17. Christian bioethics as non-ecumenical.

    Science.gov (United States)

    Engelhardt, H Tristram

    1995-09-01

    A community's morality depends on the moral premises, rules of evidence, and rules of inference it acknowledges, as well as on the social structure of those in authority to rule knowledge claims in or out of a community's set of commitments. For Christians, who is an authority and who is in authority are determined by Holy Tradition, through which in the Mysteries one experiences the Holy Spirit. Because of the requirement of repentance and conversion to the message of Christ preserved in the Tradition, the authority of the community must not only exclude heretical teaching but heretical communities from communion. Understanding Christian bioethics requires a focus on the content of that bioethics in terms of its social context within a right-believing, right-worshipping community. Christian bioethics should be non-ecumenical by recognizing that true moral knowledge has particular moral content, is communal, and is not fully available outside of the community of right worship. The difficulty with Roman Catholicism's understandings of bioethics lies not just in its continued inordinate accent on the role of reason apart from repentance (as well as in its defining novel doctrines), but in Roman Catholicism's not recognizing that the contemporary, post-Christian age is in good measure the consequence of its post-Vatican II failure to call for a return to the traditional pieties and asceticisms of the Fathers so that all might know rightly concerning the requirements of Christian bioethics.

  18. MARRIAGE GAP IN CHRISTIANS AND MUSLIMS.

    Science.gov (United States)

    Fieder, Martin; Huber, Susanne; Pichl, Elmar; Wallner, Bernard; Seidler, Horst

    2018-03-01

    For modern Western societies with a regime of monogamy, it has recently been demonstrated that the socioeconomic status of men is positively associated with being or having been married. This study aims to compare marriage patterns (if a person has been married at least once) for cultures with a tradition of monogamy and polygyny. As no worldwide data on polygyny exist, religion was used as a proxy for monogamy (Christians) vs polygyny (Muslims). The analyses were based on 2000-2011 census data from 39 countries worldwide for 52,339,594 men and women, controlling for sex, sex ratio, age, education, migration within the last 5 years and employment. Overall, a higher proportion of Muslims were married compared with Christians, but the difference in the fraction of married men compared with married women at a certain age (the 'marriage gap') was much more pronounced in Muslims than in Christians, i.e. compared with Christians, a substantially higher proportion of Muslim women than men were married up to the age of approximately 31 years. As expected for a tradition of polygyny, the results indicate that the socioeconomic threshold for entering marriage is higher for Muslim than Christian men, and Muslim women in particular face a negative effect of socioeconomic status on the probability of ever being married. The large 'marriage gap' at a certain age in Muslim societies leads to high numbers of married women and unmarried young men, and may put such polygenic societies under pressure.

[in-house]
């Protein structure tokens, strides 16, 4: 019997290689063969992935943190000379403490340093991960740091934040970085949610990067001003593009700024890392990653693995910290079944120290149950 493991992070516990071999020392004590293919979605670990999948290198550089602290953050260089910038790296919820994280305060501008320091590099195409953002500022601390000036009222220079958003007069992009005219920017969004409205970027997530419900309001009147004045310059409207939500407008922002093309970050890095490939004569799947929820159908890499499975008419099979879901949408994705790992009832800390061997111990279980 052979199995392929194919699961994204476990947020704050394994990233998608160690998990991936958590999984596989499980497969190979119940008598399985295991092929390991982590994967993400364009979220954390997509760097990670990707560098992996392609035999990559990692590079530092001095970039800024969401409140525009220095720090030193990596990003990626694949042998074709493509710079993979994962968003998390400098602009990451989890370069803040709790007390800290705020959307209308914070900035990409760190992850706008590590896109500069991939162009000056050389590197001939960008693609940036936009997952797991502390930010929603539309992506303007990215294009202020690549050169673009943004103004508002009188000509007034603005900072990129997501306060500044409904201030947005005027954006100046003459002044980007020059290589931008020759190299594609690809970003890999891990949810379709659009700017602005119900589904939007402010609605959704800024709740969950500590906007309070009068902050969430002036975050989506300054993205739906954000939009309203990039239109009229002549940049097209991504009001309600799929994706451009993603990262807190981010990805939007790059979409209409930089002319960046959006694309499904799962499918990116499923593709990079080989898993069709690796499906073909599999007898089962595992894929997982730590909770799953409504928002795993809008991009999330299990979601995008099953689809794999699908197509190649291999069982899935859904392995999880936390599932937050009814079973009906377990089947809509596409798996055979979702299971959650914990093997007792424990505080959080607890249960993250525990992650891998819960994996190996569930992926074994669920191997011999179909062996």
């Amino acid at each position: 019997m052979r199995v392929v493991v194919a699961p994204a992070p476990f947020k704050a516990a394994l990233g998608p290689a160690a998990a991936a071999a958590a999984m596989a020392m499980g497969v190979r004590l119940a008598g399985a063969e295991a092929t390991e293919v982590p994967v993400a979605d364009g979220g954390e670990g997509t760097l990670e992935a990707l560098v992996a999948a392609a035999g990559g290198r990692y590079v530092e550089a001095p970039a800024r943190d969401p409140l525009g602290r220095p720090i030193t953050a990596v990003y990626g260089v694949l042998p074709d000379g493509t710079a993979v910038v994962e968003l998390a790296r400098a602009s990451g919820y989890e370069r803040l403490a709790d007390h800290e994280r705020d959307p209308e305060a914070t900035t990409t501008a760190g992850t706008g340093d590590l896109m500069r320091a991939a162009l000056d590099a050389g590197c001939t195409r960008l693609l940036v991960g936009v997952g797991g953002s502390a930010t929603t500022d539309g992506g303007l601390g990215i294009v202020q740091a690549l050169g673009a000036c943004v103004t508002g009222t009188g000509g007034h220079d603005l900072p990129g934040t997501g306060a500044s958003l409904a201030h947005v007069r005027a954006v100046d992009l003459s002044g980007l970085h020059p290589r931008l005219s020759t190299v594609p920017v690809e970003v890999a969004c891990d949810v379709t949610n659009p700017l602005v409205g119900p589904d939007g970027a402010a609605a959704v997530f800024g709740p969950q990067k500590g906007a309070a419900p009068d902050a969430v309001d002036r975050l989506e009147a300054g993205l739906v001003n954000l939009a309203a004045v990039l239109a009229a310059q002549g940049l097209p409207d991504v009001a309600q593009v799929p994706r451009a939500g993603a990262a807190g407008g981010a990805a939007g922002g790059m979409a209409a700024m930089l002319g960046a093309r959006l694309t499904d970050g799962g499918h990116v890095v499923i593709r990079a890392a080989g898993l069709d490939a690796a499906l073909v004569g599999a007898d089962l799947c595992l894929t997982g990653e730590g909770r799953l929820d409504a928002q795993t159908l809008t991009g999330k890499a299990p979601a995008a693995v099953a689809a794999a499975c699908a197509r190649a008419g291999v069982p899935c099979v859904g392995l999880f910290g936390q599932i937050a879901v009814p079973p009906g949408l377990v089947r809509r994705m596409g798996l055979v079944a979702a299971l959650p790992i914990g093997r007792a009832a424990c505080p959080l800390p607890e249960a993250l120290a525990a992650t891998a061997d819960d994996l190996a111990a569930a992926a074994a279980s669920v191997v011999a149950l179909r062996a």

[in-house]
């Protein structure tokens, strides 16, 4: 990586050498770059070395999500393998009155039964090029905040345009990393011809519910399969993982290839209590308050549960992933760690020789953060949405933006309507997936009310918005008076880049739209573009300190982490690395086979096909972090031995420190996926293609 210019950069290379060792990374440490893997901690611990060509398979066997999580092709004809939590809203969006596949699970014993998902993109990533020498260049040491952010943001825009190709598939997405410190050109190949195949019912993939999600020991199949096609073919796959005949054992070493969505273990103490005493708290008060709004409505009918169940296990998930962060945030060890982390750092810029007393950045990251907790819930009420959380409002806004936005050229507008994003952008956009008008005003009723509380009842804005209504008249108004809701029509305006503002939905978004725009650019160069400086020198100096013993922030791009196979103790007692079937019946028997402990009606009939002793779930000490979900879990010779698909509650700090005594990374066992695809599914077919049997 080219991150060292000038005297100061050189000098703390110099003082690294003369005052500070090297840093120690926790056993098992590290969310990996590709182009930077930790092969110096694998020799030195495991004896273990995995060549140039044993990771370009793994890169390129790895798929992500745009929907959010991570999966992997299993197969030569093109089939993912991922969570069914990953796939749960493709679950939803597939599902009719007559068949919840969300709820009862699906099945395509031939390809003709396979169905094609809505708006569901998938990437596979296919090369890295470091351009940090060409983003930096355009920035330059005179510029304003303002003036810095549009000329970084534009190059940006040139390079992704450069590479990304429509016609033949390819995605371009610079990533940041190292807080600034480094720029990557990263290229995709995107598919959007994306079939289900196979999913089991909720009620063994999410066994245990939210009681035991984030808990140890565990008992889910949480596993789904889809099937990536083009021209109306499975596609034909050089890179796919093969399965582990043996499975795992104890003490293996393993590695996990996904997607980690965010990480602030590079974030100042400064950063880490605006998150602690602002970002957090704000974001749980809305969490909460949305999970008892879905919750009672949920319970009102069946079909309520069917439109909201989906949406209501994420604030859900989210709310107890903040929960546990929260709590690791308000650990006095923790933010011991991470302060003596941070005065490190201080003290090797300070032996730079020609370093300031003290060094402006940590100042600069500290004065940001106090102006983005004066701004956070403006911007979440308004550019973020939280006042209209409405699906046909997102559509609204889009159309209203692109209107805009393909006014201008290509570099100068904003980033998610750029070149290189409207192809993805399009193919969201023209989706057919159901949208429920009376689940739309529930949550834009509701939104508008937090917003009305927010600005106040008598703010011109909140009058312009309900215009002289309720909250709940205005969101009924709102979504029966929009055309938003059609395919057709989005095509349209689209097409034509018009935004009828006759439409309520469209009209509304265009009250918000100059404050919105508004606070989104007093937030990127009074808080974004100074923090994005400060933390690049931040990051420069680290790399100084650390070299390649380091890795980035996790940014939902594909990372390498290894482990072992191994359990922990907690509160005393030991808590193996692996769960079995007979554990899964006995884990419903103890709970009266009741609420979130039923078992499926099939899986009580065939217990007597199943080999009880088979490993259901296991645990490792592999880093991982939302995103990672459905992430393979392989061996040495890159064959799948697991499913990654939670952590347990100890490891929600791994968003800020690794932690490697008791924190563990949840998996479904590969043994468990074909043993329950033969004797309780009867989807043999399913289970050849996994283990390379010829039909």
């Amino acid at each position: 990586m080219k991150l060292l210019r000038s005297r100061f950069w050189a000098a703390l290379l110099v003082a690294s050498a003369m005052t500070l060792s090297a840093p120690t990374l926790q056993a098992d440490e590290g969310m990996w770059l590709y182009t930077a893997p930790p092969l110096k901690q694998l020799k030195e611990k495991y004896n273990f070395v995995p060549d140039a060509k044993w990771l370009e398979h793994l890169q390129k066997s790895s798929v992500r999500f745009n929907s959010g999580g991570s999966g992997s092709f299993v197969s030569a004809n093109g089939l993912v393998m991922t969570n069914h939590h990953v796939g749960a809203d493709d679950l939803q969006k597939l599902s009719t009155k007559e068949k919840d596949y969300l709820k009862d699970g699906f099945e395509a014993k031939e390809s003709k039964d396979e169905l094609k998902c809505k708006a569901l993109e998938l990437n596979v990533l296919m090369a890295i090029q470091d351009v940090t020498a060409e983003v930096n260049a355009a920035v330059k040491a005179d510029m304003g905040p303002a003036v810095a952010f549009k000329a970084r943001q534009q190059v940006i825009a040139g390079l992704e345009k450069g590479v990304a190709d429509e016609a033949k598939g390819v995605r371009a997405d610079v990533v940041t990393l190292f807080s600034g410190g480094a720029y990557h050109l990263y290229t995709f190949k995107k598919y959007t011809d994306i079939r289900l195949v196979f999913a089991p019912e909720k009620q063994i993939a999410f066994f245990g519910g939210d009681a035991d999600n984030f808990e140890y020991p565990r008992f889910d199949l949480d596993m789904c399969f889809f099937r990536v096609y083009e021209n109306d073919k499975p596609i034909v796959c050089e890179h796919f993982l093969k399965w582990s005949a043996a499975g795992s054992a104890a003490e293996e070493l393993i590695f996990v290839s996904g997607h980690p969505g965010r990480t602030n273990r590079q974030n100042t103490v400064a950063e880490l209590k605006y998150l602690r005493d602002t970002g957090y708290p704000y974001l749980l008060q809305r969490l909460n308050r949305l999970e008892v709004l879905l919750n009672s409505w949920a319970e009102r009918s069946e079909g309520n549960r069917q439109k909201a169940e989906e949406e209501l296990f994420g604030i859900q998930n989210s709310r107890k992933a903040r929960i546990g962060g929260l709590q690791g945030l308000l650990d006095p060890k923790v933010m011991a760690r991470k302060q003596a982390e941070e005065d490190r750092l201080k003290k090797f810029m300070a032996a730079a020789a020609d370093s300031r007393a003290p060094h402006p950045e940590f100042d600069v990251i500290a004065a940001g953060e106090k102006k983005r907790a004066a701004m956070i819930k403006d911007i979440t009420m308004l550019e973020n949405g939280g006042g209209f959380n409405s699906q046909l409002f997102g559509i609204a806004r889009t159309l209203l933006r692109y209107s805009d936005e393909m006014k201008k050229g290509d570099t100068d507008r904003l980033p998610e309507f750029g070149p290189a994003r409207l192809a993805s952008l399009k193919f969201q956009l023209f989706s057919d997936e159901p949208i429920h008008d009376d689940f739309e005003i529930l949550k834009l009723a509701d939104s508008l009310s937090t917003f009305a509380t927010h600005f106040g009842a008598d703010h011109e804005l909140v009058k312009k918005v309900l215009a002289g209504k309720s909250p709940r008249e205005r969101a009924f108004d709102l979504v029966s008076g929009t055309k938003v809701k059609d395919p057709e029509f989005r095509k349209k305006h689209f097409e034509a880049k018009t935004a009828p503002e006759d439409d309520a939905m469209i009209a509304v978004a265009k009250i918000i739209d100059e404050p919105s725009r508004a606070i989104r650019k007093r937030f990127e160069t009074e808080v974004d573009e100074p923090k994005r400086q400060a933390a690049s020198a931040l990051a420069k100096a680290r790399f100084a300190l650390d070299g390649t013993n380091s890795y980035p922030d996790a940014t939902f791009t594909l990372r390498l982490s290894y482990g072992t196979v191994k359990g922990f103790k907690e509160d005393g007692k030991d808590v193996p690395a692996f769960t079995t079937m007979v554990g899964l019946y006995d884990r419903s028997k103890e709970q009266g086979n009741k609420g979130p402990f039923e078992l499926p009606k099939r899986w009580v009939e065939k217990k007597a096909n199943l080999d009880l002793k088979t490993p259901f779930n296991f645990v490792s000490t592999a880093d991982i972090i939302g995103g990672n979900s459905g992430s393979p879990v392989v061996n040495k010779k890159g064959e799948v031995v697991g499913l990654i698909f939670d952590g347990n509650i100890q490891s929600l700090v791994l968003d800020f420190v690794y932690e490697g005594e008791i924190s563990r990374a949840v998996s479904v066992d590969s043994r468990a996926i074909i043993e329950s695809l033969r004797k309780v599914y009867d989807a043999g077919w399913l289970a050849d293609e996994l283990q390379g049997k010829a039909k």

19. The Ebionites: Eccentric or Essential Early Christians?

    Directory of Open Access Journals (Sweden)

    William J. Cook, Jr

    2013-09-01

    Full Text Available Interest in the world of ancient Christianity has been increasing over the past twenty years as news reports and books about the Gnostic Gospels have caused many to wonder whether their knowledge and assumptions about early Christianity might be either seriously limited or even erroneous. An intriguing example of one form of “early Christianity” which challenges one’s expectations is a group known as the Ebionites, Jewish Christians who did not accept the divinity of Christ, believed that Jesus actually increased an emphasis on the “law” and saw Paul of Tarsus as an enemy. Ebionites were vegetarians and claimed that all of their views were approved by both James, the brother of Jesus and leader of the Christian community in Jerusalem, as well as Peter. This paper explores what is known about the beliefs, practices, and history of this remarkable group of antiquated believers and examines their place in relation to both the Orthodox Jewish and the “Proto-Orthodox” Christian communities of that era.

  20. Emerging Churches in Post-Christian Canada

    Directory of Open Access Journals (Sweden)

    Steven Studebaker

    2012-09-01

    Full Text Available The traditional mainline and evangelical churches in Canada, as in most western countries, are either in decline or static. Taken as a measure of the future, the prospects for Christianity in Canada, and more broadly the West, are bleak. Post-Christian Canada, however, contains thriving alternative and innovative forms of church, often called ‘emerging’ churches. They take many forms of expression, but share common theological convictions. Based on site research and personal interviews, this article describes the various types and contexts of these churches in Canada. It then highlights three of their central theological characteristics. First, rejecting the ‘culture wars’ social involvement of Christendom churches, they embrace practices and initiatives that transform their local communities. Second, they embrace an incarnational and contextual understanding of Christian life and ministry. Eschewing mega-church franchise models, they endeavor to shape their ministry to the their local communities. Third, they adopt a comprehensive rather than compartmental spirituality.